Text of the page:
having them all phase

They'd do this how?

Comment author: alethiophile 27 January 2011 03:39:02AM 1 point [-]

Wait until the wolves are on a mission with their Volturi handlers, then do it. Have the wolves kill the handlers and run. Doesn't have the same shock value as an attack on Volterra, but may well hurt the Volturi fairly badly depending on who of the guard is in the party and adds the wolves to the rebels' side rather than the Volturi's.

Does Bella's shield extend through the telepathy between different alphas, or not? If not, the utility of the plan is lessened, though the mission variant could still work if the alpha there forwards Elspeth's deprogramming to his/her pack. (Who are the alphas? Still Rachel, Rebecca and Jacob only?)

Comment author: Alicorn 27 January 2011 03:52:07AM 1 point [-]

Wait until the wolves are on a mission with their Volturi handlers

The wolves do not all go on missions simultaneously. (Only ten were in the group that captured Elspeth out of Denali, for instance.) While on missions, they are sometimes not all phased simultaneously.

Does Bella's shield extend through the telepathy between different alphas, or not?

Not.

Who are the alphas? Still Rachel, Rebecca and Jacob only?)

Yes.

Comment author: alethiophile 27 January 2011 04:17:30AM 0 points [-]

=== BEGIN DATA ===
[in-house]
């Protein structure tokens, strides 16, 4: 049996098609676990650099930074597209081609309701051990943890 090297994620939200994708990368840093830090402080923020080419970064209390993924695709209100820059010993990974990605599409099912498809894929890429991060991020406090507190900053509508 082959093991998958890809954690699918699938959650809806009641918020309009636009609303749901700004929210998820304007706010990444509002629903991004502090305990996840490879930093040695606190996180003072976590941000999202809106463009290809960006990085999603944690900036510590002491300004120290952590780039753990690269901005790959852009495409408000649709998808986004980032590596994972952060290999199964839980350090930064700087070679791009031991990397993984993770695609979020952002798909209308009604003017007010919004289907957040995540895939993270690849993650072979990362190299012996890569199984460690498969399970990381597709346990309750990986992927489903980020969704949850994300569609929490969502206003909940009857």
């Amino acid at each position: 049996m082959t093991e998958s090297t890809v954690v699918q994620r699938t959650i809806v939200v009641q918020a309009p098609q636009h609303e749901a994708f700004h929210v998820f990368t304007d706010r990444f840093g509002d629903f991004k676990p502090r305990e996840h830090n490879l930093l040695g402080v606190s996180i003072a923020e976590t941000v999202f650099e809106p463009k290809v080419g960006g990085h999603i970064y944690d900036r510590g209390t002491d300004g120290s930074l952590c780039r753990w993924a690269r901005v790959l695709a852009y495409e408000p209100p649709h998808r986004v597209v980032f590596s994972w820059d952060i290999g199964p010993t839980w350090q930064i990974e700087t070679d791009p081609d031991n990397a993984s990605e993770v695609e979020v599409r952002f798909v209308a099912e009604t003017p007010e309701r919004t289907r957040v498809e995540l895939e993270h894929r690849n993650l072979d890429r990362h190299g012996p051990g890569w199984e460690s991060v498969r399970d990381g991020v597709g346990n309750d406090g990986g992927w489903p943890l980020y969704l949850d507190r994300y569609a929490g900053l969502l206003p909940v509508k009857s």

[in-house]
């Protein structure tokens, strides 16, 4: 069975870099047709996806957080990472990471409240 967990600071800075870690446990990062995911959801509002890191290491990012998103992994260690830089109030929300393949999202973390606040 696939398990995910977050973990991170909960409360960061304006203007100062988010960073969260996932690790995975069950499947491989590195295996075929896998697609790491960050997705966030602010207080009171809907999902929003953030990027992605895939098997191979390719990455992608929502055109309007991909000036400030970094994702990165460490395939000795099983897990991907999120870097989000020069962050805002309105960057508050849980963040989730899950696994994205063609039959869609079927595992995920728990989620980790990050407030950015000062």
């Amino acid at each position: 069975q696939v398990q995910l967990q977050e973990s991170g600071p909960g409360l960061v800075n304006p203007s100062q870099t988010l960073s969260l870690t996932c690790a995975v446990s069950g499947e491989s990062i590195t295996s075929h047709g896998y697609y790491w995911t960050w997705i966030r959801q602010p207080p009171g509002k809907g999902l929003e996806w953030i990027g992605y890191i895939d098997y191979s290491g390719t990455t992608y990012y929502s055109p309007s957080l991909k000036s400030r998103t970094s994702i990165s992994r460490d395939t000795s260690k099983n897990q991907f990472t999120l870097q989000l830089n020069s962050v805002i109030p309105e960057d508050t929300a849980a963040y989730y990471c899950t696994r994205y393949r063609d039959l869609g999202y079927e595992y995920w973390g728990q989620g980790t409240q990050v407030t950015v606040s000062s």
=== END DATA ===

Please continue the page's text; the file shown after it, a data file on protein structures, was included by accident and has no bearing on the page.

Maybe not as useful, then. I still think that Bella's shield-pack ability has to be significant in the future; it's too blatant a foreshadow not to be.

Comment author: Giriath 26 January 2011 10:20:02PM *  1 point [-]

Wow, what a cliffhanger! And I was listening to Daft Punk's TRON Legacy soundtrack when I read the chapter. Brushing your teeth is dramatic when listening to that score.

I though of many potential plots for future outtakes in this chapter, here's one: How did the Cullen's react when Elspeth 'disappeared', did they look for her long? Is there any tension between some of them now that they know Bella took her, and how did their reunion work, from their own perspectives?

I'm most interested in Rosalie, who displayed canonical possessiveness of Elspeth at the end of Luminosity, when it became apparent that she may become parentless.

Comment author: [deleted] 27 January 2011 05:26:47PM 0 points [-]

I wondered exactly the same thing myself. Taking Elspeth the way she did made sense for Bella, but it was a pretty rotten thing to do to Carlisle, Esme, and Rosalie, who must have been frantic with worry and ultimately heartbroken (and maybe consumed with guilt, for "letting" Elspeth be lost).

Comment author: Sheaman3773 28 January 2011 09:10:35PM *  0 points [-]